How many latte art competitions have you been in?

Not counting throwdowns—which is a slightly different situation—I have been in eight latte art competitions. I have places in five of the eight and I have won it three times.

Can you explain what a throwdown is?

A throwdown is a much more relaxed evening where a café opens up their doors and invites people from all over the community to come on in and go head-to-head. There is usually a little bit of a buy in, like five dollars. Then whoever wins takes the money home. From what I understand, Ben Helfen and Melissa Muckerman got throwdowns going in Atlanta. Then there has been a whole realm of in-house latte art competitions spawned from this. Now a circuit has popped up called Thursday Night Throwdowns (TNTs). We get together, pour some drinks, make fun of each other, heckle each other a little bit and drink some beer. It represents a great bonding opportunity for the community.

Latte-Art-Nicely-Copy6a.jpg Latte-Art-Nicely-Copy6b.jpg
What are the steps to pouring latte art?

For latte art, you need a good shot of espresso in order to be able to utilize the best of the color that provides all of your contrast. Then you have to pair that with very good milk texture. Here at The Hart and the Hunter we serve delicious organic whole milk. Whole milk is always the best, it provides the best amount of fat content to work with.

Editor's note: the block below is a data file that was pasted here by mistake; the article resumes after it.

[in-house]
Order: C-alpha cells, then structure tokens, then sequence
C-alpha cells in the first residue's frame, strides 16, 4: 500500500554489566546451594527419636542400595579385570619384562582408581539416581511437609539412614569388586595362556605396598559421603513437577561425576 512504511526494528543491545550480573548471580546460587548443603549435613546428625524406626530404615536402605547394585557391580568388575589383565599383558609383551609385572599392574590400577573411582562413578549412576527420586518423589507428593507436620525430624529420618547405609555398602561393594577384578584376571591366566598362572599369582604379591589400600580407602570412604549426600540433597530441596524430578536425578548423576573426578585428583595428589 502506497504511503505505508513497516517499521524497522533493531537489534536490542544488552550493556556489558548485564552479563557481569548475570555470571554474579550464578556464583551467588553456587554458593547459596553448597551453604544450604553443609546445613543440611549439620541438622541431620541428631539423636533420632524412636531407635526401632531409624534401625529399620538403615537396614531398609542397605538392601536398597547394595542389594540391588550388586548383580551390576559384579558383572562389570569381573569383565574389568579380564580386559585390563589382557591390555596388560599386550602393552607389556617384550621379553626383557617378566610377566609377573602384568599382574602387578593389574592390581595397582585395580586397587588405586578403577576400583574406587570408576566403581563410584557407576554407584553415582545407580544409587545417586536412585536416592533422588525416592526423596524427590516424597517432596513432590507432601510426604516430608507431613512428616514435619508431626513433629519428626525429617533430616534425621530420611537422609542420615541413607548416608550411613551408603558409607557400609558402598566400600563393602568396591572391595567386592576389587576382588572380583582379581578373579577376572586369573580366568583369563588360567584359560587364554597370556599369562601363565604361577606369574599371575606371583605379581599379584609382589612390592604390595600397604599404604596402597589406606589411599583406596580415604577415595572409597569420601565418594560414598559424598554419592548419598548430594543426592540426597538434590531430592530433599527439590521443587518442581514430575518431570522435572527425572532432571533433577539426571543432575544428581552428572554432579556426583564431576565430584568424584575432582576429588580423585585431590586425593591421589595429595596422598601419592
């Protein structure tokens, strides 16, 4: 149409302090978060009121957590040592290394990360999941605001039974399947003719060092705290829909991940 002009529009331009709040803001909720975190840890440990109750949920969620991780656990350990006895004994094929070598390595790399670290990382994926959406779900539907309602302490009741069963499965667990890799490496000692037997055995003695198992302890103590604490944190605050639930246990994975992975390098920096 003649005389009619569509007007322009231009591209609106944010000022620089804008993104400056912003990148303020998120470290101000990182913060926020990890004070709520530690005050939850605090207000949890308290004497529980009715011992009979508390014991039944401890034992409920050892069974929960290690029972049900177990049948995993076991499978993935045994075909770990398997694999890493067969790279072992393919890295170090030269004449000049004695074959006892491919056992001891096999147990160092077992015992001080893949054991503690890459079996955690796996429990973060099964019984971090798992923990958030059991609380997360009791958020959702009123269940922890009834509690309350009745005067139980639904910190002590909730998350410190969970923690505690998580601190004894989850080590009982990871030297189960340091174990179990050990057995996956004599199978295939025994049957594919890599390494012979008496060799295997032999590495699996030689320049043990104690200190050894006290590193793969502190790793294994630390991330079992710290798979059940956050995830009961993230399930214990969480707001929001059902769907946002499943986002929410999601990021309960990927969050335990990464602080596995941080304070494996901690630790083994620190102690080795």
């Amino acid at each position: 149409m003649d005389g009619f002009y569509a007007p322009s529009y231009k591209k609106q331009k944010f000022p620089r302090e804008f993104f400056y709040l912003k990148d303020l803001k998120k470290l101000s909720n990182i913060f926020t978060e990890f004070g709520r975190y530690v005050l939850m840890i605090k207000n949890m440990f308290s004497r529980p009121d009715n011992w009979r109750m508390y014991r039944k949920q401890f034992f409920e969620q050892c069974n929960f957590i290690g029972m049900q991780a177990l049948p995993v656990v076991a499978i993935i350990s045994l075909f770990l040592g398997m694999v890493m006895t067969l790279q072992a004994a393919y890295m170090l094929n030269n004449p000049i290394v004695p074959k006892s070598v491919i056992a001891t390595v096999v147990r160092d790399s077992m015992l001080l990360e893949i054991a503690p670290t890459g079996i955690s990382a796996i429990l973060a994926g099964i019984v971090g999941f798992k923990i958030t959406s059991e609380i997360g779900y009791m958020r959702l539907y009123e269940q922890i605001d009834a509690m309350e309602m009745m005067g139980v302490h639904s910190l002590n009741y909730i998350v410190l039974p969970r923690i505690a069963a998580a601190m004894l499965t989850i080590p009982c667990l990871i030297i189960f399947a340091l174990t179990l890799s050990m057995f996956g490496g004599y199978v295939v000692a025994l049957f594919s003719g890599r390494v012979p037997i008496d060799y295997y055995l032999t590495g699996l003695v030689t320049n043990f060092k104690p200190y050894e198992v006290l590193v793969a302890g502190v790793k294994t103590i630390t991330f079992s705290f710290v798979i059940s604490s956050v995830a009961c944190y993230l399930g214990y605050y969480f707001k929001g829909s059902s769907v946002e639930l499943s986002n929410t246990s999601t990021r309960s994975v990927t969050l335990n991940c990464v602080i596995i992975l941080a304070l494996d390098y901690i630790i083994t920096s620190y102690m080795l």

What is the trick to steaming the milk to the right consistency?

You have to introduce a certain amount of air. That amount of air usually sounds like a kiss to me. You are utilizing air to spin the proteins in the milk into this layer of foam. So you have to mitigate how much air you are allowing to get into the drink itself.

Why do baristas whack the metal milk pitcher on the counter?

No matter how carefully we steam the milk, there still ends up being some level of bubbles in there. So we tap to pop them. Tapping the pitcher actually ends up sending vibrations through the milk and allows for those bubbles to pop so that the milk is that much smoother. To create the design, I pierce the espresso and lift the color of the espresso as my contrast. For a heart, you stay right in the center the whole time as you wiggle and level the cup.

How did you get the nickname Nicely?

My senior year in high school I played a character named Nicely Nicely Johnson in Guys and Dolls and I was voted most courteous for the third year in a row. My best friends said, "That’s it. That’s your nickname, you’re Nicely." So it stuck. It does give me something to live up to.